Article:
Green River City Council Discusses Proposed Fuel Kiosk

Green River City Council Discusses Proposed Fuel Kiosk

GREEN RIVER — The Green River City Council hosted a public hearing for a zoning change ordinance on property located on Bridger Drive, however, the first reading of the ordinance was removed from the agenda due to ownership authority and sale issues of the property.

Smith’s Food and Drug Centers, Inc. is the applicant on the request for the amendment to Green River’s Official Zoning Map. Smith’s is requesting for the parcel located at 1175 Bridger Drive to be rezoned from B-2 (Downtown Business) to B-1 (General Business), with the intent to construct a fuel and concession kiosk on the property. The property is currently owned by the United Pentecostal Church.

According to Amy Cox, Planning and Zoning Administrator, the property currently has two different zoning designations and is subject to the requirements of the B-2 zoning district. The larger portion of the parcel, which is the subject of this application, is zoned B-2 and the smaller portion of the parcel is zoned B-1.

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While the existing use of the property as a “Center of Religious Worship” is a permitted use in both the B-1 and B-2 zoning districts, gas sales are not. The proposed rezone will combine this split-zoned parcel into one zone district (B-1), and will allow the property to be used for uses such as the fuel and concession kiosk. If the rezoning is approved by the Council, Cox said the church will be taken down.

However, during the Green River Planning and Zoning Commission meeting two church members questioned the authority of the person who signed the rezoning application as CEO of the church to request a rezoning or to sell the church property.

The Planning and Zoning Commission unanimously voted to recommend approval of the petition to rezone the property, with the understanding that the ownership authority and sale issues will be worked out during or through the rezoning process. Cox said the city then requested the applicant provide the city with a corporate resolution of the property owner reflecting the authority of the signer.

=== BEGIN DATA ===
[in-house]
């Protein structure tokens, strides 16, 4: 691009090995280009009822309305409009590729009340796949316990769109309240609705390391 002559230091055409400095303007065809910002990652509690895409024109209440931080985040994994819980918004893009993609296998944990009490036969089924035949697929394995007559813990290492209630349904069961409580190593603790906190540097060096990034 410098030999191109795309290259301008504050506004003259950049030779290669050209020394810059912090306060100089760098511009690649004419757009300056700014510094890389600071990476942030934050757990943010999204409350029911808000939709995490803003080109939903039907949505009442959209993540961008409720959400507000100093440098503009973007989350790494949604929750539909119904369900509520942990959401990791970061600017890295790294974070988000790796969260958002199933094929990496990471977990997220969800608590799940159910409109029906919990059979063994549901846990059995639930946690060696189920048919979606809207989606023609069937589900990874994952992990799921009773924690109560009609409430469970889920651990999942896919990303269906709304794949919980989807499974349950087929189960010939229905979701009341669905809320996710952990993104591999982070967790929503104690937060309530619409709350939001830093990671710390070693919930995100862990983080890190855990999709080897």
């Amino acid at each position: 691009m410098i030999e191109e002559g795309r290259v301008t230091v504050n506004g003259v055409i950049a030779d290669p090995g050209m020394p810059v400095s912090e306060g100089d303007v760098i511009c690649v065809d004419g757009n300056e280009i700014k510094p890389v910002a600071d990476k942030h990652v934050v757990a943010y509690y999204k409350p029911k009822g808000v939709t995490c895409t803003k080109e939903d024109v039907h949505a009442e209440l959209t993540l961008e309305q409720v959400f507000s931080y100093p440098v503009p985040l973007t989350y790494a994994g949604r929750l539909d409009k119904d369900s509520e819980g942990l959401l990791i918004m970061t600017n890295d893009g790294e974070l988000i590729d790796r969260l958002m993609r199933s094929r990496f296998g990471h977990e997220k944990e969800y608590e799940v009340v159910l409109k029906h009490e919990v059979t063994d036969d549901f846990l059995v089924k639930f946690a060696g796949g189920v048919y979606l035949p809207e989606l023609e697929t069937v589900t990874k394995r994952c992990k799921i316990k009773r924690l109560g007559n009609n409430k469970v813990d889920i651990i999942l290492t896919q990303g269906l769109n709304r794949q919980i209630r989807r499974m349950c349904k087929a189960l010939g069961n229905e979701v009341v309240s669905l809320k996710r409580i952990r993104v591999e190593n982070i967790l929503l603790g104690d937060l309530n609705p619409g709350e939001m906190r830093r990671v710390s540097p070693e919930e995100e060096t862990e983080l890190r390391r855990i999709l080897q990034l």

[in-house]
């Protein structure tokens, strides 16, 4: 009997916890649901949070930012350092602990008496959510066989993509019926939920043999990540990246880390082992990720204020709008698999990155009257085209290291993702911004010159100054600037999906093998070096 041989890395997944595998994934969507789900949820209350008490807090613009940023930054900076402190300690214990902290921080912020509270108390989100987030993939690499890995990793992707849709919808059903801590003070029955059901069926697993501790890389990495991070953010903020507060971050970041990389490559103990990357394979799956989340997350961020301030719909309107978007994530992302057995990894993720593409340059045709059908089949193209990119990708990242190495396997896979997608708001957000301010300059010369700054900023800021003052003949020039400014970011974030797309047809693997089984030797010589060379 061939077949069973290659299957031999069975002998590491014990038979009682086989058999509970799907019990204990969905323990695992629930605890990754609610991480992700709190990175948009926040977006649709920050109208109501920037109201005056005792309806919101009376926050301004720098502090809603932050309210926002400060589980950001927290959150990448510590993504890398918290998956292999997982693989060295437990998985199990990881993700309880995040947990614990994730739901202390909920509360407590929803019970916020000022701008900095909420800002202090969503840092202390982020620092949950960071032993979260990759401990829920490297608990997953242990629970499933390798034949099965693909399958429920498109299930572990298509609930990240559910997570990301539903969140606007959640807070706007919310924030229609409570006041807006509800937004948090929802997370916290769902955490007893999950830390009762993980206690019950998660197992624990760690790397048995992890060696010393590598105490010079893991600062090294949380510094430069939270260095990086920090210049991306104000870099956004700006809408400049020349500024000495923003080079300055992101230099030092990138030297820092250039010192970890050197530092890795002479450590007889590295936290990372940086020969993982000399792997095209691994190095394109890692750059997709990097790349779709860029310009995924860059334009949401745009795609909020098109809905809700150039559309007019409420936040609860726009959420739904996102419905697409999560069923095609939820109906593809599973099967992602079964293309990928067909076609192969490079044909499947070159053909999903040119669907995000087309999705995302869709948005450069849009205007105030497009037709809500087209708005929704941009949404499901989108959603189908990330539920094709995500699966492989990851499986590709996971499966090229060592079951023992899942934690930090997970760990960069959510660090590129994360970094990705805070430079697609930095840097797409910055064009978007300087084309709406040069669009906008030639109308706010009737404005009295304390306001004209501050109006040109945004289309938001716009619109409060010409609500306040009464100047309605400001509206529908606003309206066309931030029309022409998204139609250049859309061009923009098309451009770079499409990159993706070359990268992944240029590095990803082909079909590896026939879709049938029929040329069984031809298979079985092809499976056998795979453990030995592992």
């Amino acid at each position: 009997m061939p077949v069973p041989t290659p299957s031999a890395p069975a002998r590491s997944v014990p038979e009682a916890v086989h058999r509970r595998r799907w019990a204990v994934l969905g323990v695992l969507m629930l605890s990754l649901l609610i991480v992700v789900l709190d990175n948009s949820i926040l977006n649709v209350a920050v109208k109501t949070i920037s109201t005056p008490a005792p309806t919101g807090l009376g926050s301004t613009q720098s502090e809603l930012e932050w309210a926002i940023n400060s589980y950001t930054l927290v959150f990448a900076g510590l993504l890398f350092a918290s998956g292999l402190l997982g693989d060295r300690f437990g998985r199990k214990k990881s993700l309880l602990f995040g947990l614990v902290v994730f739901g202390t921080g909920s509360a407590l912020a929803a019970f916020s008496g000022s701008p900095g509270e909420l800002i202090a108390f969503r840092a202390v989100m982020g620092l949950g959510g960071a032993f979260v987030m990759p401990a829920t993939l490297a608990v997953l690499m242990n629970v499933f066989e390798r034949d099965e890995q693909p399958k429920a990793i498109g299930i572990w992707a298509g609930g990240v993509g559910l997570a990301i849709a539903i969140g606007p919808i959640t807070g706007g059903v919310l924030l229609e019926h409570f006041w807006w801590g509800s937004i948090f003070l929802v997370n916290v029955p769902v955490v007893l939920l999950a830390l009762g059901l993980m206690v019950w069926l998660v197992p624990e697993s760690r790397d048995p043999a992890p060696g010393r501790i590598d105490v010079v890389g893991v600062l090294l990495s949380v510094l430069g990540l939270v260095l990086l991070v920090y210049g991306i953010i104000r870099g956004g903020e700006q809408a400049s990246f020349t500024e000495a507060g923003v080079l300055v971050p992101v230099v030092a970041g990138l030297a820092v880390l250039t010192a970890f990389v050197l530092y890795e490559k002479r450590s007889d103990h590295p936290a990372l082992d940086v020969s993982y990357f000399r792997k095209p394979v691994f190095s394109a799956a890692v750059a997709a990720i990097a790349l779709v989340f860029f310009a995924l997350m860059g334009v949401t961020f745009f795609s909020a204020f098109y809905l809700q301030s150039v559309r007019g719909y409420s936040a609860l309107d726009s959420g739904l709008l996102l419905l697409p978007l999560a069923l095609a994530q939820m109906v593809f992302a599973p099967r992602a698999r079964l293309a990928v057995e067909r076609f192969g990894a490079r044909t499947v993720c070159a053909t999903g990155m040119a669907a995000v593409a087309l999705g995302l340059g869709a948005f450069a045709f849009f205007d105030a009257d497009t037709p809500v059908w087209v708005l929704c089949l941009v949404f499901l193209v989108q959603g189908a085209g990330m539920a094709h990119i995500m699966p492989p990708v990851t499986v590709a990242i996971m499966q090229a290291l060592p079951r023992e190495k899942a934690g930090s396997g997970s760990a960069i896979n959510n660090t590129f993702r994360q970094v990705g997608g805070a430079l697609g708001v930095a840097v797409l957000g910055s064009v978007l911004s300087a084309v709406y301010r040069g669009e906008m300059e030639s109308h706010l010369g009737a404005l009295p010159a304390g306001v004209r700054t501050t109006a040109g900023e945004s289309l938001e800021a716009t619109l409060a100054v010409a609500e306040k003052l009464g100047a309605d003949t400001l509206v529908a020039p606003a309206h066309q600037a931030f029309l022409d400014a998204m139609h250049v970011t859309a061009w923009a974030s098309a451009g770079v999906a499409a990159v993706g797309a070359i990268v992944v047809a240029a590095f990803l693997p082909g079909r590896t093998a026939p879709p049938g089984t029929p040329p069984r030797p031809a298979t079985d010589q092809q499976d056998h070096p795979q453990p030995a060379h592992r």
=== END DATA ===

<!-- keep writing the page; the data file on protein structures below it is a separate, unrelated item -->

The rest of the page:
“So the church is currently in the process of preparing the requested documents, but since they did not have it tonight, that’s why we removed the action item for the first reading,” Cox said.

The first reading of the ordinance to amend the Official Zoning Map will not be added back onto the agenda until the city receives those documents.

Council’s Questions Answered

Rick Magness, a representative of the engineers on this project, Anderson Wahlen & Associates, made some clarifications on the proposed fuel and concession kiosk during Tuesday night’s meeting. He said that Smith’s has full intent to move forward with this project, but they just need to get the zoning change out of the way.

Magness said the kiosk will include a small area with a restroom for the attendant, a small transaction area, and an area for various concessions. He added that it will be a “24-hour operation”.

The Council questioned why the property was being sought since the parcel is not directly adjacent to Smith’s. Magness said they often cannot find adjacent property, but that this is in close proximity. Therefore he said it is the best location for them.

Councilman Gary Killpack asked why Smith’s would want to put another fuel and concession kiosk so close to Loaf ‘N Jug, which is right on the corner of the street, as Smith’s has “ownership or partial ownership” of Loaf ‘N Jug.

Magness clarified that over the past few years, the ownership has been transacted away from Smith’s. Now, the relationship between the two companies is the point system. The points system is a reward card program, which allows customers at both Smith’s and Loaf ‘N Jug to accumulate points for dollars spent inside the stores on groceries and several different items.

“The point system is there right now, so if you do that kiosk, will that remove the points from that [Loaf ‘N Jug] station?” Killpack asked.

Magness said the points would be shared and that the points at the existing gas station would still be there. Killpack said that means it wouldn’t matter which establishment the customer went to, which Magness confirmed.

“I wouldn’t see a need for the kiosk,” Killpack said. “It just kind of complicates it in my mind.”

In response, Magness said the kiosk would be a benefit to the community because the current use of the property, which is a church, does not generate tax for a community. However, the kiosk would.

The next step for Smith’s is to acquire the zoning change, which will still require three readings of the ordinance before the Council votes on it.